Enmity at the Edge of Empire: RaceB4Race Day 1

This event last occurred Oct. 19, 2021

Please join the Arizona Center for Medieval and Renaissance Studies for a livestream viewing session of the first day of Region and Enmity: A RaceB4Race Symposium. As a part of Humanities Week, ACMRS is hosting livestream viewing sessions each day of the RaceB4Race symposium, October 19-22, 2021.

About this session

Enmity at the Edge of Empire — noon–2 p.m. MST

Opening remarks by Patricia Akhimie and Henry S. Turner

Dan-el Padilla Peralta – A million ways to die in the West

Bindu Malieckal – Java Man: Religion, Race and Evolutionary Theory in Early Modern European Texts

Shao-yun Yang - 'Not our Kin and Kind': The Problem of Mongolophobia in Ming China

Q&A moderated by Patricia Akhimie

About Region and Enmity

Co-sponsored by Rutgers, the State University of New Jersey, the Folger Institute at the Folger Shakespeare Library and the Arizona Center for Medieval and Renaissance Studies at Arizona State University.

Enmity is a sustaining force for systemic racism, a fervent antipathy toward a category of people. Enmity exists at the nexus of individual and group identity and produces difference by desiring opposition and supremacy, imagining separation by force and willing conflict. Enmity unfolds in different ways in different places, according to local logics of territory, population, language or culture, even as these geographical divisions are subject to constant change.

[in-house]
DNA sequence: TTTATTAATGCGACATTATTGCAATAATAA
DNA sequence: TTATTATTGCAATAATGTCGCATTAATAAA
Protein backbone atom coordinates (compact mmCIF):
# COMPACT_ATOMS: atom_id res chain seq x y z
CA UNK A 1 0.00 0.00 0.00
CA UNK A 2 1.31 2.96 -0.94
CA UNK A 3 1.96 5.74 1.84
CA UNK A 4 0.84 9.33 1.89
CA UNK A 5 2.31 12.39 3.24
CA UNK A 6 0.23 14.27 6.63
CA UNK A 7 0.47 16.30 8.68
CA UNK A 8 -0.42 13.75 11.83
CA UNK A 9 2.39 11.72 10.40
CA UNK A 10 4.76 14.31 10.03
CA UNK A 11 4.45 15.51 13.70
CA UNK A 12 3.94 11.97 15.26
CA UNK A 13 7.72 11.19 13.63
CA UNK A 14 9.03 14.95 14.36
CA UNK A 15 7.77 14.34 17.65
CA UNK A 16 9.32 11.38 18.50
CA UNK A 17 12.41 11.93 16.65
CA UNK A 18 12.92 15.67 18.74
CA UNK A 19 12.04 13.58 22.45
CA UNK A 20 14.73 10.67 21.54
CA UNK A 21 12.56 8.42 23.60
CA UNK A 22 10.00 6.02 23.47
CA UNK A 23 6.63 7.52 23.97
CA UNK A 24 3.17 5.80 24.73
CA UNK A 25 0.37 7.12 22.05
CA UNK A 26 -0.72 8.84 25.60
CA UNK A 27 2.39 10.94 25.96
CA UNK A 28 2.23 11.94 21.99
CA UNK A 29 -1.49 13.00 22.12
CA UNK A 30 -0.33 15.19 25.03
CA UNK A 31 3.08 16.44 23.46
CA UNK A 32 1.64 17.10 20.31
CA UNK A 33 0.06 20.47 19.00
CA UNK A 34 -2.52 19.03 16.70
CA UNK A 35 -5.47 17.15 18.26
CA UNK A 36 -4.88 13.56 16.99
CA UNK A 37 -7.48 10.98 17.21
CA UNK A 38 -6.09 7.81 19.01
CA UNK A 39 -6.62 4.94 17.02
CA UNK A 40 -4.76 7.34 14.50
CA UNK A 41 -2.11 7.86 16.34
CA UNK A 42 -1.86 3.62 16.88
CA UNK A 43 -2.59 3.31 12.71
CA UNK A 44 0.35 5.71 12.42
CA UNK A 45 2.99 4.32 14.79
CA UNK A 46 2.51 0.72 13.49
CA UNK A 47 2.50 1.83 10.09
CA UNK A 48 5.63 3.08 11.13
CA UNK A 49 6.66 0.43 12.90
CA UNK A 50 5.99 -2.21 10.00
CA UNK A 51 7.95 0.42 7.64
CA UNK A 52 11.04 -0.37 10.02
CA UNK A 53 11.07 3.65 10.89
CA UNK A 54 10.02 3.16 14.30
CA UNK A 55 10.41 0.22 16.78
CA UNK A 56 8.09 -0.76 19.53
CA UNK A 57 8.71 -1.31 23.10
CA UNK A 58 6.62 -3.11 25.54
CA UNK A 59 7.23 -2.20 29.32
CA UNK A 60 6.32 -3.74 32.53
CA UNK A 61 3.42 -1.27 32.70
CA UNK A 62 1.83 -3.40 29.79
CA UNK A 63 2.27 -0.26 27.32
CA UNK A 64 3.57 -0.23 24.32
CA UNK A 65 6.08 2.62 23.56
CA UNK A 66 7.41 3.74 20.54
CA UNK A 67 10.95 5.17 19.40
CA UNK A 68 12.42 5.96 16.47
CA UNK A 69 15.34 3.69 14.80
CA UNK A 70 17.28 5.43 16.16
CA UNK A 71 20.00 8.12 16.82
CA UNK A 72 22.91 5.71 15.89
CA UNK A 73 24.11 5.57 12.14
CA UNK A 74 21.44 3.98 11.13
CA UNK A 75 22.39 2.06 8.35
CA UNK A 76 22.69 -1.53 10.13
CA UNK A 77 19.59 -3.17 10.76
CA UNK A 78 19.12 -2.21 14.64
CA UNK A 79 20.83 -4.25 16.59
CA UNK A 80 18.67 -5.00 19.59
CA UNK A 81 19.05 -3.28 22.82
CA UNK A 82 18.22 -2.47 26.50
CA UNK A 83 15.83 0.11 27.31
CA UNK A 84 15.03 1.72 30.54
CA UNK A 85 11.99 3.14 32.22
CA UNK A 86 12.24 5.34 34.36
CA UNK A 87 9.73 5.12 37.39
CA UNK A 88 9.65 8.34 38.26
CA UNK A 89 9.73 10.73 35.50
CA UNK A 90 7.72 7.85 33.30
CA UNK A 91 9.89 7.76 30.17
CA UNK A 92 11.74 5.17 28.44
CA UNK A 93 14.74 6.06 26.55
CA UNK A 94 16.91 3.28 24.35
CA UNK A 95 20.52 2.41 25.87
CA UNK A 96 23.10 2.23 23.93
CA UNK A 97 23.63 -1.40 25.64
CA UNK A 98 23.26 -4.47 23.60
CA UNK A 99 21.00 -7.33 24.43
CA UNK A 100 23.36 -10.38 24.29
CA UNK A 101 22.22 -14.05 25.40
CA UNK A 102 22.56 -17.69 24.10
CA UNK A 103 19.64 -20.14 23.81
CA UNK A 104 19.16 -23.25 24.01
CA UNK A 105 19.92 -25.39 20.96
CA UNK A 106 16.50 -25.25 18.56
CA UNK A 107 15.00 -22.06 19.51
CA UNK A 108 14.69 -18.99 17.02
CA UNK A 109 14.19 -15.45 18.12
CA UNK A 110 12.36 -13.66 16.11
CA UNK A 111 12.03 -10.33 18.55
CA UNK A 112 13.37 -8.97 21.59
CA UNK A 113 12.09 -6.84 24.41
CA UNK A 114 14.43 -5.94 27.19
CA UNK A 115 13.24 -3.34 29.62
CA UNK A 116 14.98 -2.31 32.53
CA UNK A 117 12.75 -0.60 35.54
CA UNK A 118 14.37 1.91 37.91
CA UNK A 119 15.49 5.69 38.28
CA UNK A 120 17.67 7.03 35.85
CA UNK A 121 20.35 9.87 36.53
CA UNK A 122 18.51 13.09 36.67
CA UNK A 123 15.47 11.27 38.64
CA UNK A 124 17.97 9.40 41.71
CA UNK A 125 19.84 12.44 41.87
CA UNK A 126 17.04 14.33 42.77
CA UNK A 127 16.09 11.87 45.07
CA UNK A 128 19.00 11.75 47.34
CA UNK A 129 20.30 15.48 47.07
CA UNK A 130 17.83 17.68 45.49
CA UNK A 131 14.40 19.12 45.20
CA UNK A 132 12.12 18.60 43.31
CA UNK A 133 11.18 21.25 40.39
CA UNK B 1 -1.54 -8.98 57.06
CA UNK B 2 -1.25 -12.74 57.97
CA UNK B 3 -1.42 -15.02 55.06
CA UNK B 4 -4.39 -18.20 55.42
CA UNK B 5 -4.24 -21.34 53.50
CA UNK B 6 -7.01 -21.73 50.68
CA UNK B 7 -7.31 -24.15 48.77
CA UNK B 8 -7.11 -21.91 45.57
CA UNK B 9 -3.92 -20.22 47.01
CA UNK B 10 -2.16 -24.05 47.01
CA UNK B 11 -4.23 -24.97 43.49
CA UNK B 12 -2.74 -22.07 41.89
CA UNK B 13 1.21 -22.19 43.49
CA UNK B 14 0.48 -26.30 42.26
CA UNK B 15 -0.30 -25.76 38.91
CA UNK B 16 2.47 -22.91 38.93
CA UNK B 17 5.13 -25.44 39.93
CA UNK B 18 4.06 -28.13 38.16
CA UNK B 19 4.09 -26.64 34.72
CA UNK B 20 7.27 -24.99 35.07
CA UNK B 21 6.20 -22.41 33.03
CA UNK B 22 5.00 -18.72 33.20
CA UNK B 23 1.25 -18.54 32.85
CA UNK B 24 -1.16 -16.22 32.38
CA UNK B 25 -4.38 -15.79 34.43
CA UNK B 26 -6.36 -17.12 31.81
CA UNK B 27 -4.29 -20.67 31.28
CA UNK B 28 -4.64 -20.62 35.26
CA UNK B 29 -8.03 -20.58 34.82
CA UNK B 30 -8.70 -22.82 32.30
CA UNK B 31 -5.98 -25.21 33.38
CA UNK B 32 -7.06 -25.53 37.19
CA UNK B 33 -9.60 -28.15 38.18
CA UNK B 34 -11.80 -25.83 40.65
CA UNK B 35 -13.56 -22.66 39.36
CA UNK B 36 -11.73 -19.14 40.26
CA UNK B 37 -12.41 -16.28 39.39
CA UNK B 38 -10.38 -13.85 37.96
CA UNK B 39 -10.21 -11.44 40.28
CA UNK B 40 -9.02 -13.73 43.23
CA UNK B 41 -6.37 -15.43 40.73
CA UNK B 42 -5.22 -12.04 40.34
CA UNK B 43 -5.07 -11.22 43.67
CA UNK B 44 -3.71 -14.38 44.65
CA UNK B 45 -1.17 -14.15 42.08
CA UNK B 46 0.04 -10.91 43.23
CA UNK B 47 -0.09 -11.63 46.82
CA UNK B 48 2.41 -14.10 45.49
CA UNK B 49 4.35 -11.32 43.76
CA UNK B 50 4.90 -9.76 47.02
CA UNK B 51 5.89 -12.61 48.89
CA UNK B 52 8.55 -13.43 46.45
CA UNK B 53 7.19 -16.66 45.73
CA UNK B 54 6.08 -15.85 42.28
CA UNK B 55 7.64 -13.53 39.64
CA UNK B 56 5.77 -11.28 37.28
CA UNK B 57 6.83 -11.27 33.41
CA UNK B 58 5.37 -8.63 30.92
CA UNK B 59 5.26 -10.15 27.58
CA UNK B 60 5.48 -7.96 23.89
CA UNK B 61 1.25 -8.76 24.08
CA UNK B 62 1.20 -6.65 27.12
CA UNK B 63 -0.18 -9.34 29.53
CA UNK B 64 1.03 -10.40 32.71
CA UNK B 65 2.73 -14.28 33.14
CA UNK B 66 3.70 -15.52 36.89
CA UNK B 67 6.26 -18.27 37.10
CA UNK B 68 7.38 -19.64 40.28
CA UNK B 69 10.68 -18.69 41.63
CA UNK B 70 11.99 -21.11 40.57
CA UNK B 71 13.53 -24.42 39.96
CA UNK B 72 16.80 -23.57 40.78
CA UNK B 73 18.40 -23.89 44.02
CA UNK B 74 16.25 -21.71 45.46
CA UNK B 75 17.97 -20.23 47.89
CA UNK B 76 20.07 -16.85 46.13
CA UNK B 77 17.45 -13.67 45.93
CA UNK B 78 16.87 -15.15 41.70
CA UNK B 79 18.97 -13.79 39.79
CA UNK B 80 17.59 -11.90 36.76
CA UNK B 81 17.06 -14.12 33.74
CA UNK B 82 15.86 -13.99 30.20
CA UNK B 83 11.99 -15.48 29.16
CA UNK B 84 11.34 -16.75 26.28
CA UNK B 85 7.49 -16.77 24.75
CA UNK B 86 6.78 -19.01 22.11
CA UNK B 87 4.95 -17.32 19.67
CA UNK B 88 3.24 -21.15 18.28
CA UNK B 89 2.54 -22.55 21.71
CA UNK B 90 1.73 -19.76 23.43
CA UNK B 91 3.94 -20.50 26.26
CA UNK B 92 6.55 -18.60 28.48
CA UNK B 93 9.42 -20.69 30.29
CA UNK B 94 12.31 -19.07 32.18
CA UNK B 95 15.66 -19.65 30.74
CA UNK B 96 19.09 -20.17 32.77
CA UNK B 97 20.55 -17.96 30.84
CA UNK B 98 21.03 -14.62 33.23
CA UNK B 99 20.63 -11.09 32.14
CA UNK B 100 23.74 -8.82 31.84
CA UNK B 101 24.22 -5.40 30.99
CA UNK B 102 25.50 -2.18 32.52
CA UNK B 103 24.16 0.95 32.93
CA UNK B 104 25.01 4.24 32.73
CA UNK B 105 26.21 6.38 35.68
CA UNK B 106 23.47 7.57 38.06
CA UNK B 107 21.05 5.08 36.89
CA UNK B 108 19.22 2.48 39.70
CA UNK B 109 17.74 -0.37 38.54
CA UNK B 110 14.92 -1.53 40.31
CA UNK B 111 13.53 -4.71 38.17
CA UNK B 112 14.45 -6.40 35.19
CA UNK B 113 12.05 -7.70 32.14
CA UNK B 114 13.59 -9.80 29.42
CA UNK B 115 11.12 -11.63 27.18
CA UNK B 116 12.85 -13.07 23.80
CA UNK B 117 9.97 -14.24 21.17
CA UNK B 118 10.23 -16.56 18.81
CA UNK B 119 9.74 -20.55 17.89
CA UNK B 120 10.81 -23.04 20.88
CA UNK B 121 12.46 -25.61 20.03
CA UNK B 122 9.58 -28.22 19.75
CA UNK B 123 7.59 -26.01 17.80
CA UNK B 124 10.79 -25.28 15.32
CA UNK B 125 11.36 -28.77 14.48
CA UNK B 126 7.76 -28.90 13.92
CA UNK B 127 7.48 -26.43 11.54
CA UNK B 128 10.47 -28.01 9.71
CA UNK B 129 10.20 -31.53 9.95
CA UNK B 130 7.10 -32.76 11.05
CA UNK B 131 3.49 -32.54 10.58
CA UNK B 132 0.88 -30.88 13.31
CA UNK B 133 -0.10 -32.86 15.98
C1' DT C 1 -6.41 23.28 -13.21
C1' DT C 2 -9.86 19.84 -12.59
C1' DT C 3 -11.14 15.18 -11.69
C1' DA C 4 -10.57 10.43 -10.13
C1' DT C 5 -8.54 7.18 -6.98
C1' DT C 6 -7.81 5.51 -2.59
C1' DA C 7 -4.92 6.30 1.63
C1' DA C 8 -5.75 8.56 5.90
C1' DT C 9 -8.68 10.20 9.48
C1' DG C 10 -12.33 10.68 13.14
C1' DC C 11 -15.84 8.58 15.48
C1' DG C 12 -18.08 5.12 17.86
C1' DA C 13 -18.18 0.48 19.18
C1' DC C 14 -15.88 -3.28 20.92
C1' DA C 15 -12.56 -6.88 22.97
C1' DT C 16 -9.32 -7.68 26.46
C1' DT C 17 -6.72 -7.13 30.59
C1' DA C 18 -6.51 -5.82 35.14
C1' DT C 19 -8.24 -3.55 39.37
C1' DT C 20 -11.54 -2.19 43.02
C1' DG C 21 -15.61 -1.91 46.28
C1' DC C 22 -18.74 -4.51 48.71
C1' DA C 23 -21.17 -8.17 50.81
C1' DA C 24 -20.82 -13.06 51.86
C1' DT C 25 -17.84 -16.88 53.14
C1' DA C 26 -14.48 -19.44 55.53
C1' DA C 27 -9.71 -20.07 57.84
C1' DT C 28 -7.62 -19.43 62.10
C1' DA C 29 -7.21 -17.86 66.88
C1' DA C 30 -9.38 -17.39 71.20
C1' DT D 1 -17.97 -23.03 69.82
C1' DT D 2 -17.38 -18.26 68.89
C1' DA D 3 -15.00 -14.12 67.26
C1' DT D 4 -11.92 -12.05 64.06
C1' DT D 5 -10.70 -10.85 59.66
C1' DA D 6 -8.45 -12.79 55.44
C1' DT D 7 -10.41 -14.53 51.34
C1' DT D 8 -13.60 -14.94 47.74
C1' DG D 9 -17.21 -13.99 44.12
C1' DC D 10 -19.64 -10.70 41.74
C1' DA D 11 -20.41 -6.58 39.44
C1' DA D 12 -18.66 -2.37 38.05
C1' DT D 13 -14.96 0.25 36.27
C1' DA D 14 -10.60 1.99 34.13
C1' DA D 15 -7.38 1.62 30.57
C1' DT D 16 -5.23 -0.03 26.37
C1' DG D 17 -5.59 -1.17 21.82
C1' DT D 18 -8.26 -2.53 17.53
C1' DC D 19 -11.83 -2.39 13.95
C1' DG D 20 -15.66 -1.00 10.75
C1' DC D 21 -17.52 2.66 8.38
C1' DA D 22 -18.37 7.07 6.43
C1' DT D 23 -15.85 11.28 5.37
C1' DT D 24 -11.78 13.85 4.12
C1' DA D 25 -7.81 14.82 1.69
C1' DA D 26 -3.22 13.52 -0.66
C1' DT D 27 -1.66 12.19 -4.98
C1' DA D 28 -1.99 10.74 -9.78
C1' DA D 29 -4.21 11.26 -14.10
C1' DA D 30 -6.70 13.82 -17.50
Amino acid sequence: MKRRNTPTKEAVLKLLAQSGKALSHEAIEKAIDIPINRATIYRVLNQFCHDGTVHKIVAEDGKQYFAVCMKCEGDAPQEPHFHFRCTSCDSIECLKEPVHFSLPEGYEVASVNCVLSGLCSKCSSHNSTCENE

This interdisciplinary symposium, hosted by Rutgers University, focuses on how premodern racial discourses are tied to cartographical markers and ambitions. The notions of enmity and region provide a dual dynamic lens for tracing the racial repertoires that developed in response to increasingly hostile contention between premodern cultural and political forces. The symposium will invite scholars to take up this intersection between region and enmity, and to examine how belief in difference, or the emergence of polarizing structures and violent practices, configured race thinking and racial practices in ways that are both unique to different territories and that transcend them.

RaceB4Race® is brought to life by the Arizona Center for Medieval and Renaissance Studies in partnership with The College of Liberal Arts and Sciences Division of Humanities at Arizona State University. RaceB4Race is underwritten by the Hitz Foundation.

Learn more about RaceB4Race here.

A premodern map stylized with gold overlay

Durham Hall 512 - ACMRS Conference Room

For more information contact:

Leah Newsom
Arizona Center for Medieval and Renaissance Studies
acmrs@asu.edu
https://acmrs.asu.edu